fbpx
Connect with us
Advertisement

Economy & Tech

JAXA's Moon Lander Back to Work After Sunlight Hits Solar Cells

After landing on the moon at an awkward angle due to engine failure, a change in the sun's position has allowed the probe to regain power and send images to Earth.

Published

on

A photo captured by the lunar robot SORA-Q shows SLIM upside down on the lunar surface. The horizontal lines are capture noise. (Provided by JAXA, Takara Tomy, Sony Group Corporation, and Doshisha University)

On January 29, the Japan Aerospace Exploration Agency (JAXA) announced that its lunar lander had regained power and resumed operations on the moon. This development comes as a relief after JAXA reported on January 25 that the spacecraft's solar panels were not generating power due to the angle at which it had landed.

The Smart Lander for Investigating Moon (SLIM) achieved a momentous lunar landing on January 20, establishing Japan as the fifth country to accomplish this feat. Impressively, the probe landed just 55 meters (180 ft) from its target, marking the world's first "precision landing" within 100 m (328 ft). This was confirmed by flight data and images captured by a lunar robot carried on board SLIM. 

According to JAXA, SLIM touched down on the lunar surface from an altitude of approximately 15 kilometers (9 miles) above the moon. It descended upright towards the sloped ground near a crater while capturing images of the moon's surface. SLIM accurately determined its own position by meticulously comparing the images with a lunar map created using prior observations. Just before landing, SLIM released the ultra-compact robot SORA-Q and the Lunar Excursion Vehicle (LEV-1).

Artist's rendering of exploration lander SLIM's lunar landing. (Provided by JAXA)

Engine Failure

Then, SLIM was supposed to conduct a two-step landing. First, it was to tilt to the side toward the surface's incline so that only its main leg would touch down. Then, the craft was to continue tilting until the front legs also touched down, stabilizing the landing.

However, one of the two engines sustained damage, resulting in the loss of thrust during retro-firing. This caused a disruption in the spacecraft's posture. Flight data and images captured by SORA-Q and transmitted by LEV-1 indicate that SLIM landed upside down. The solar panels faced west, where sunlight couldn't reach at the time. That meant they could not generate power.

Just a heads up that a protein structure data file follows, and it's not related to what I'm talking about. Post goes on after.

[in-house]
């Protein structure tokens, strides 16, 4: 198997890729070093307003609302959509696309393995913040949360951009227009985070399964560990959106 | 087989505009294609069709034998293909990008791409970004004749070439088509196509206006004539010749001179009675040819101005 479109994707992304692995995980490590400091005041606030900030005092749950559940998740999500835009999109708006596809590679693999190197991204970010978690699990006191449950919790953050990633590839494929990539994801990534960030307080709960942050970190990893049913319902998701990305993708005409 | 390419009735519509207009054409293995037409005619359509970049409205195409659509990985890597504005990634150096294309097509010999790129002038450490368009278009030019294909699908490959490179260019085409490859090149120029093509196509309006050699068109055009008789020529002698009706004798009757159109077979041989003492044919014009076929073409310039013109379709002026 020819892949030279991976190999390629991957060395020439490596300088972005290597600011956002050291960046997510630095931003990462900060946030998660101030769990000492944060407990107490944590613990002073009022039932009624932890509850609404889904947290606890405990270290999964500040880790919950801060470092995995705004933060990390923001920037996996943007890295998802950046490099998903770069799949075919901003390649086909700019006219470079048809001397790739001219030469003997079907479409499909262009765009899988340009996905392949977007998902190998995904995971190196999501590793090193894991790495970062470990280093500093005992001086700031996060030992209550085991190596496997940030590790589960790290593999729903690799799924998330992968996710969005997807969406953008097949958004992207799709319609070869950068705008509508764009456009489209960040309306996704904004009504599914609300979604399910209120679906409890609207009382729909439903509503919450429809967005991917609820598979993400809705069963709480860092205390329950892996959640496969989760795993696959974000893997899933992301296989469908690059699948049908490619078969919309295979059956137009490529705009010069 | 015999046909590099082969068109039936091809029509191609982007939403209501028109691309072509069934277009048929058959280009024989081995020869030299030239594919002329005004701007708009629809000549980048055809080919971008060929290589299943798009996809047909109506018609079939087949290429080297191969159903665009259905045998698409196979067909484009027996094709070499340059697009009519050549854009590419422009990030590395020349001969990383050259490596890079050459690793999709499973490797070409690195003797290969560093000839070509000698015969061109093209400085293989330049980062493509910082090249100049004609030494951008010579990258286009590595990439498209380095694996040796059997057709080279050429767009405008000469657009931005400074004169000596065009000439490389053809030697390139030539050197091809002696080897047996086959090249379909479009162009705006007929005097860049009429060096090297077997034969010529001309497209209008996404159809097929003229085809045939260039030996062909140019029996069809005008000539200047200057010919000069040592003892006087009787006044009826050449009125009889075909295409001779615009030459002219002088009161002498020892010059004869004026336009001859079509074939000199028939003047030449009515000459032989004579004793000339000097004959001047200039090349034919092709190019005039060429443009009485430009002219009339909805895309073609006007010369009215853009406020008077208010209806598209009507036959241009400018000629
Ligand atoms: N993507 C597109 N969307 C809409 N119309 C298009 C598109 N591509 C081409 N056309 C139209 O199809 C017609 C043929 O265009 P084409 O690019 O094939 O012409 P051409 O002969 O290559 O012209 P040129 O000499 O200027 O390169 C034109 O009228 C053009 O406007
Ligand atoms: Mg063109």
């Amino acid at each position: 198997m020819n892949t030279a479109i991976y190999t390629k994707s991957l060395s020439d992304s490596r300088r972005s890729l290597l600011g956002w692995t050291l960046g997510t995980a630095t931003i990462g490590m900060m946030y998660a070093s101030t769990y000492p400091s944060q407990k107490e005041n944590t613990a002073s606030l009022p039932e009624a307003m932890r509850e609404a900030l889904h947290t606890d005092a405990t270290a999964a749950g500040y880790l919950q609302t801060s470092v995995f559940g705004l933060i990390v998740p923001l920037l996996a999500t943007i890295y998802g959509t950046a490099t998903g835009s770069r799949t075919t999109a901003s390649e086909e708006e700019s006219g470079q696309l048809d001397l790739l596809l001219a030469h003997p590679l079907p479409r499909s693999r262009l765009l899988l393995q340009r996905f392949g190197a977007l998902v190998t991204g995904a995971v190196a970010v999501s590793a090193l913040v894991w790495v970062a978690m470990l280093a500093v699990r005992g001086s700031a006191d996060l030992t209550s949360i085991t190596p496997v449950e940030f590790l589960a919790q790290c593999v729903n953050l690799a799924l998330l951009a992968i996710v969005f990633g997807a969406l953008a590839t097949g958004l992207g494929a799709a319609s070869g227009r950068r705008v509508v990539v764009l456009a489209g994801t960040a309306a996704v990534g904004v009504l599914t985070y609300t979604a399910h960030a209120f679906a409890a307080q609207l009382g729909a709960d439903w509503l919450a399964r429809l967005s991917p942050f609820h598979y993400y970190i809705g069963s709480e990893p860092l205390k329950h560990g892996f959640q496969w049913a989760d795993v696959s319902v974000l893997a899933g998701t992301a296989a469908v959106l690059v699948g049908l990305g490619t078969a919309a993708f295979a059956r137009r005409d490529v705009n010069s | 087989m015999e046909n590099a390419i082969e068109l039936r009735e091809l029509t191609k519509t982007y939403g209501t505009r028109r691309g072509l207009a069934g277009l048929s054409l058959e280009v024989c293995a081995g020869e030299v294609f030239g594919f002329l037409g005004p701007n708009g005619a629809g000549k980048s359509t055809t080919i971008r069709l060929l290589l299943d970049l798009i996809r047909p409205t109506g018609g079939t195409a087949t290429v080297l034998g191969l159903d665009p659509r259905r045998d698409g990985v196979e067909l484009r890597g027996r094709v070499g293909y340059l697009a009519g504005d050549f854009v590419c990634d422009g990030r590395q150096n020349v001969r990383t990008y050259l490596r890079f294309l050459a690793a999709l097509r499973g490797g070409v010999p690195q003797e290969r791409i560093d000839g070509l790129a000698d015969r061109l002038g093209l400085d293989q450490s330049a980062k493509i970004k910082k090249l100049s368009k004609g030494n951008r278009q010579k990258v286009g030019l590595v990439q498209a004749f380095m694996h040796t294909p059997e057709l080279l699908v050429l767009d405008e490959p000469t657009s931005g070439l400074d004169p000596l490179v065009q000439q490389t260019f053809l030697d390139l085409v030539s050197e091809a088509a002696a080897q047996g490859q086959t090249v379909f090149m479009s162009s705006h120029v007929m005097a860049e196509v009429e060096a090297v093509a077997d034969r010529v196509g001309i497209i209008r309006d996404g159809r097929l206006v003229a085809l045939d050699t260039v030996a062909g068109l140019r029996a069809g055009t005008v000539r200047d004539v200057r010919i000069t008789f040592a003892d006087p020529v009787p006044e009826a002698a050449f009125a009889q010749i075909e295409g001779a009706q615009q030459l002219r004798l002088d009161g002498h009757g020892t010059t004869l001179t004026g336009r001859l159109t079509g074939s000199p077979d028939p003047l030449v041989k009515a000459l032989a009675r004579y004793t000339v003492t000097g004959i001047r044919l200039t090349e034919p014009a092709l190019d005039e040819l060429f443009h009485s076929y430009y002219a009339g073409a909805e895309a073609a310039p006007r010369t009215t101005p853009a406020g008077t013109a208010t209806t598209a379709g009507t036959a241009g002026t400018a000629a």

Had there been no problem with the engine, JAXA believes that the lander would have touched down within 10 meters (33 ft) or less of its target. This is suggested by the fact that SLIM autonomously avoided obstacles near the target area. It is unclear what caused the engine to malfunction.

After SLIM transmitted flight data and lunar images to Earth using its internal battery, the engineers turned the spacecraft off. By doing so, they hoped to preserve the minimum remaining power required for a stable system reboot when solar power generation became possible.

SORA-Q before (left) and after changing shape. (Provided by JAXA, Takara Tomy, Sony Group Corporation, Doshisha University)

Sunlight Shines on Probe

When SLIM landed on the southern side of the moon's equator, in the Mare Nectaris in the early hours of January 20, it was still morning on the moon. One lunar day is equivalent to approximately 27 Earth days. Therefore, sunlight did not reach the solar panels on the west side of the spacecraft. Subsequently, as the region entered lunar daytime, the direction of sunlight changed, making power generation possible.

Communication with SLIM was restored on January 28 at 11 pm (JST), according to JAXA. Data received from the spacecraft indicated that a specialized camera for observations has also become operational. The captured images are being sent back to Earth.

Advertisement

However, the lunar surface temperature during the daytime exceeds 100 degrees Celsius (212 degrees Fahrenheit). This will damage the semiconductors, giving only a few days for the prob to conduct activities. Furthermore, capturing images with the specialized camera will become challenging in February as the region transitions into nighttime and becomes dark.

JAXA stated that it will "continue lunar activities as long as possible while monitoring the spacecraft's condition."

RELATED:

(Read the article in Japanese.)

Author: The Sankei Shimbun

Our Partners